Keeping your options open

Alan McLaughlin looks at the career development possibilities in a local government legal department

The experiences and development that can be offered in local government are second to none and individuals are encouraged to gain additional qualifications pre and post admission through various routes before considering management.

Most local authority legal departments offer schemes to develop careers through: career progression programmes for legal executives; developing legal assistants or legal executives to qualify as solicitors; trainee solicitor posts; post-qualification training; diplomas in local government law and administration; specialist Law Society panels such as childcare and planning; and MBAs or other internal management training schemes within a local authority. A few have university links to obtain management or equivalent diplomas.

The scheme for legal executives is attractive as it allows them to carry on working while achieving a qualification, either through correspondence or day release and often supported by the local authority funding the course. In addition, there may be time off for revision and attending examinations. The real benefit of such a scheme is that, on achieving qualifications, such as member or fellow of the Institute of Legal Executives, these schemes dictate pay scales linked to the day-to-day experiences in the work that they are expected to deal with. There is also the potential to go on and qualify as a solicitor, as many, if not most, local authorities realise that the future lawyers needed to serve local government can be found within their own departments.

Within councils there is usually at least one trainee post with the opportunity of gaining experience by carrying your own caseload, enabling tham to attend court and advise the council on its responsibilities, either through advice or attendance at council meetings under the guidance of an experienced solicitor. Some trainees may also have the opportunity to work with partners of the local authority, such as private practice partners or other public sector bodies with which the authority may have an arrangement.

Post-qualification, the training offered is usually through the Local Government Group (LGG), which provides specialist courses to fit most training budgets of local authorities. In addition, joint arrangements made between authorities for joint training on topics of mutual interest is often useful for networking with colleagues.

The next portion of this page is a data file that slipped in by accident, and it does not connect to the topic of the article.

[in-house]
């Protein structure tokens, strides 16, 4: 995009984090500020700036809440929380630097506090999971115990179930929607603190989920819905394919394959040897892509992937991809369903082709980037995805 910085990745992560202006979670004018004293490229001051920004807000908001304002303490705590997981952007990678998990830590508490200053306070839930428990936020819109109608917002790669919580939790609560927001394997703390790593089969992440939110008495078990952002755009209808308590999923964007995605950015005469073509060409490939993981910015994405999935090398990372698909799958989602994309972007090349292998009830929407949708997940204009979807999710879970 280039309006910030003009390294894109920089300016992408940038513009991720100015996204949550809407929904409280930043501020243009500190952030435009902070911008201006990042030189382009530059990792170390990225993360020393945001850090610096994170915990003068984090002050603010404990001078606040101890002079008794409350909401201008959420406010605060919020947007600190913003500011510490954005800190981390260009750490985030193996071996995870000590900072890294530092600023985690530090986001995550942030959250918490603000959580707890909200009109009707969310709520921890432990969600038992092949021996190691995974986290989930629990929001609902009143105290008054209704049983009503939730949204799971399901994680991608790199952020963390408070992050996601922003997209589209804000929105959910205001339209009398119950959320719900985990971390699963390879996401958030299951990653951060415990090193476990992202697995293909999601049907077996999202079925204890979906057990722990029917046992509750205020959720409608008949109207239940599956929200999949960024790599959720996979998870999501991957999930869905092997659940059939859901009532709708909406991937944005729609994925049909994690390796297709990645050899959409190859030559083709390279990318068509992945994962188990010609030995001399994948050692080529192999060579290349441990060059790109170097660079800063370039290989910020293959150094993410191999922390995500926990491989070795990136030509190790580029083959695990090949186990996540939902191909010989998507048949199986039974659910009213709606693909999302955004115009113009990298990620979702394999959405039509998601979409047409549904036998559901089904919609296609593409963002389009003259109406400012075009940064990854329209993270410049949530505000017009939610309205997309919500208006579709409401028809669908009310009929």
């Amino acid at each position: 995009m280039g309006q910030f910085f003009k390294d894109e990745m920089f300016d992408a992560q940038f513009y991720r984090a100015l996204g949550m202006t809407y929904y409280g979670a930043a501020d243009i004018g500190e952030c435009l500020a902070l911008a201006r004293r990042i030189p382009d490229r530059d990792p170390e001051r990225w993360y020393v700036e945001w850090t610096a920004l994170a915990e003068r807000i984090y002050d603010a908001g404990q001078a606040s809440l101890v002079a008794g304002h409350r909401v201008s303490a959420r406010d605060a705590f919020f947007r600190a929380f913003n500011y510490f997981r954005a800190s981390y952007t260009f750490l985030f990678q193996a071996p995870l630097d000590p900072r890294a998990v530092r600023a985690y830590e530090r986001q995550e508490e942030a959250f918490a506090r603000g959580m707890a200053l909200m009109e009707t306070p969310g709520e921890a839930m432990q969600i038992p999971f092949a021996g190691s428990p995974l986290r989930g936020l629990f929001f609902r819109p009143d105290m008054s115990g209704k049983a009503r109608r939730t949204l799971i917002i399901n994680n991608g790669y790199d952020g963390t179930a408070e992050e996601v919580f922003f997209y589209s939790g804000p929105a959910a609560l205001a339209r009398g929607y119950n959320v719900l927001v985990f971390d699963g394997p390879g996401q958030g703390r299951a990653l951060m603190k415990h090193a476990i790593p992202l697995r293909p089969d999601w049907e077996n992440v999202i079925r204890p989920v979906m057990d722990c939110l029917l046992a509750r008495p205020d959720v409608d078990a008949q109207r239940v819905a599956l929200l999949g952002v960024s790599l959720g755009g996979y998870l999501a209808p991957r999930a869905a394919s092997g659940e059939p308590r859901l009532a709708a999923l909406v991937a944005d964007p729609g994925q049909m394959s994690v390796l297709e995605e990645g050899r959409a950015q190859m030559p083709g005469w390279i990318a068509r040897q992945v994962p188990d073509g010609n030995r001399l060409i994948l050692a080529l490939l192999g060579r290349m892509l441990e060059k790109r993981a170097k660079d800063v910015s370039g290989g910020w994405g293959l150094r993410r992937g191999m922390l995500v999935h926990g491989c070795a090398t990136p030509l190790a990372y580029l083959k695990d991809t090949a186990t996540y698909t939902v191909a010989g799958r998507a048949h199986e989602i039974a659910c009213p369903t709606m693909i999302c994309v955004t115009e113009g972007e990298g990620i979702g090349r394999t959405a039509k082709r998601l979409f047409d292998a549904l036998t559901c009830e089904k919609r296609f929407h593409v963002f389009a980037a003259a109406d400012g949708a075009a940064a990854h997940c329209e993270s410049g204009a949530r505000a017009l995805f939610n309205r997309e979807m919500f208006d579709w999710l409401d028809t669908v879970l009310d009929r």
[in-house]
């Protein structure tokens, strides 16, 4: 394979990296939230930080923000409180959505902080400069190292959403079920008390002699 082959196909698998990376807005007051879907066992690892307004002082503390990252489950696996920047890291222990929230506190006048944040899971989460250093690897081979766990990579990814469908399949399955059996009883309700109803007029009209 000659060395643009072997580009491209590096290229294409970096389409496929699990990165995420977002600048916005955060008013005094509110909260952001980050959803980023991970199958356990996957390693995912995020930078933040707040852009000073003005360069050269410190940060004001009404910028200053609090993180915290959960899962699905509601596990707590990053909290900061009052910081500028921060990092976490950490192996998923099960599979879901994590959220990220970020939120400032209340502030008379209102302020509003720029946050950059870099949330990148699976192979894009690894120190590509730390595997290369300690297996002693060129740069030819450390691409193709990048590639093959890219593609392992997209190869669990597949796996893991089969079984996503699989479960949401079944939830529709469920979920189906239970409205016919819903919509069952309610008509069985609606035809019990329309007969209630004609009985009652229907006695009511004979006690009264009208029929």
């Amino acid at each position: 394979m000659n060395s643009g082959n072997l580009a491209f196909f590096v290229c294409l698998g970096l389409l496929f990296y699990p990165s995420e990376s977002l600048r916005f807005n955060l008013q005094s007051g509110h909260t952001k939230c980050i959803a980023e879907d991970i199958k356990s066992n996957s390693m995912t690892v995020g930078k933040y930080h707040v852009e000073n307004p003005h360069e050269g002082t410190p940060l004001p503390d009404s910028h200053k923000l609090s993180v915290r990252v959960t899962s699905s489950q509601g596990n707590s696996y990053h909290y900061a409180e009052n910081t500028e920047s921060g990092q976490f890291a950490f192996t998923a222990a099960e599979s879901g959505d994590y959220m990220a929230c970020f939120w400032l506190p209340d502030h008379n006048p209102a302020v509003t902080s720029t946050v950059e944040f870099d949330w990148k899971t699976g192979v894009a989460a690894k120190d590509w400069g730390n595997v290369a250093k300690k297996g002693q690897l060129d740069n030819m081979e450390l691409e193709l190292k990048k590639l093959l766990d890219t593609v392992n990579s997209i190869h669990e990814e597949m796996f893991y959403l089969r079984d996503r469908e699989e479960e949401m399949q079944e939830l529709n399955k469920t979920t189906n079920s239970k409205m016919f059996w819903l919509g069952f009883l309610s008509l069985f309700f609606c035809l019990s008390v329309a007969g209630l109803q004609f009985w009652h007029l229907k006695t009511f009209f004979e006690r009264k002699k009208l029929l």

There is a specialist course that the LGG and the Law Society provide leading to the diploma in local government and administrative law – a must for lawyers who wish to progress within the public sector. This qualification is recognised by all local authorities as it shows expertise in this area of law. Very often your local authority will meet the costs.

As part of continuous development, most local authorities are keen for members of their teams to gain admission to the specialist panels run by the Law Society and there are equivalents in most areas of work undertaken by local authorities. Admission to such panels can enhance both the level of expertise in the area of law and that of the legal team, especially with client departments. Admission is either through essay, exam or questionnaire, together with compulsory attendance at courses linked to that area of law.

Local authorities can provide management qualifications such as an MBA or an alternative internal management training scheme. With MBAs there is usually a university link, while the internal schemes might lead to a diploma or no qualification at all, and there is a mixed view across local authorities of their value so the funding of these is not guaranteed.

There is a wide range of training and support available in local government. It is always advisable to ask what training is available if considering a taking up a post.

Alan McLaughlin is deputy head of legal services for social care, education and general litigation at Buckinghamshire County Council